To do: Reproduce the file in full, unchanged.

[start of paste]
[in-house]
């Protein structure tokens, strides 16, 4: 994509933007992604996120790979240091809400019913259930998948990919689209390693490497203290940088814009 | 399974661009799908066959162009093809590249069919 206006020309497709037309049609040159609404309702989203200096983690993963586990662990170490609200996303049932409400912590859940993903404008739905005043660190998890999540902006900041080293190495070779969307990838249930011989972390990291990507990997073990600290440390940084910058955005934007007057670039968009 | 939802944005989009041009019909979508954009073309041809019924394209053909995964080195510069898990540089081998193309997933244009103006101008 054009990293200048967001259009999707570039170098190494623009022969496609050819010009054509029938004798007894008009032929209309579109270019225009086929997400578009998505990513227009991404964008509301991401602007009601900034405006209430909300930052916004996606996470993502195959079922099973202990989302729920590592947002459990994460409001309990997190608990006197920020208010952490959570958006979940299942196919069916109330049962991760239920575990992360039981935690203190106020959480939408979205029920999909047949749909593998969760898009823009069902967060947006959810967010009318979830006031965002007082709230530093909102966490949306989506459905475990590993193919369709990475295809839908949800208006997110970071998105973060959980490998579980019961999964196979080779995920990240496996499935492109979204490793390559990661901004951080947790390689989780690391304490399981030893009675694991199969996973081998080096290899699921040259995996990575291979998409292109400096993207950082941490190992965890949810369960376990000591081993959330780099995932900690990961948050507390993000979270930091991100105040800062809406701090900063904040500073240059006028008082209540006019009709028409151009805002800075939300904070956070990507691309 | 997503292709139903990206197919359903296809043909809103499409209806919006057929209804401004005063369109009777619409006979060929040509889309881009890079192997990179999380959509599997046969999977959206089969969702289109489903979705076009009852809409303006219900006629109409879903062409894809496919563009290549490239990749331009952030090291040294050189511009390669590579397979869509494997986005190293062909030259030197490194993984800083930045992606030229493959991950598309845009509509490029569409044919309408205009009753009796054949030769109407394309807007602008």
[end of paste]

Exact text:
[in-house]
């Protein structure tokens, strides 16, 4: 994509933007992604996120790979240091809400019913259930998948990919689209390693490497203290940088814009 | 399974661009799908066959162009093809590249069919 206006020309497709037309049609040159609404309702989203200096983690993963586990662990170490609200996303049932409400912590859940993903404008739905005043660190998890999540902006900041080293190495070779969307990838249930011989972390990291990507990997073990600290440390940084910058955005934007007057670039968009 | 939802944005989009041009019909979508954009073309041809019924394209053909995964080195510069898990540089081998193309997933244009103006101008 054009990293200048967001259009999707570039170098190494623009022969496609050819010009054509029938004798007894008009032929209309579109270019225009086929997400578009998505990513227009991404964008509301991401602007009601900034405006209430909300930052916004996606996470993502195959079922099973202990989302729920590592947002459990994460409001309990997190608990006197920020208010952490959570958006979940299942196919069916109330049962991760239920575990992360039981935690203190106020959480939408979205029920999909047949749909593998969760898009823009069902967060947006959810967010009318979830006031965002007082709230530093909102966490949306989506459905475990590993193919369709990475295809839908949800208006997110970071998105973060959980490998579980019961999964196979080779995920990240496996499935492109979204490793390559990661901004951080947790390689989780690391304490399981030893009675694991199969996973081998080096290899699921040259995996990575291979998409292109400096993207950082941490190992965890949810369960376990000591081993959330780099995932900690990961948050507390993000979270930091991100105040800062809406701090900063904040500073240059006028008082209540006019009709028409151009805002800075939300904070956070990507691309 | 997503292709139903990206197919359903296809043909809103499409209806919006057929209804401004005063369109009777619409006979060929040509889309881009890079192997990179999380959509599997046969999977959206089969969702289109489903979705076009009852809409303006219900006629109409879903062409894809496919563009290549490239990749331009952030090291040294050189511009390669590579397979869509494997986005190293062909030259030197490194993984800083930045992606030229493959991950598309845009509509490029569409044919309408205009009753009796054949030769109407394309807007602008």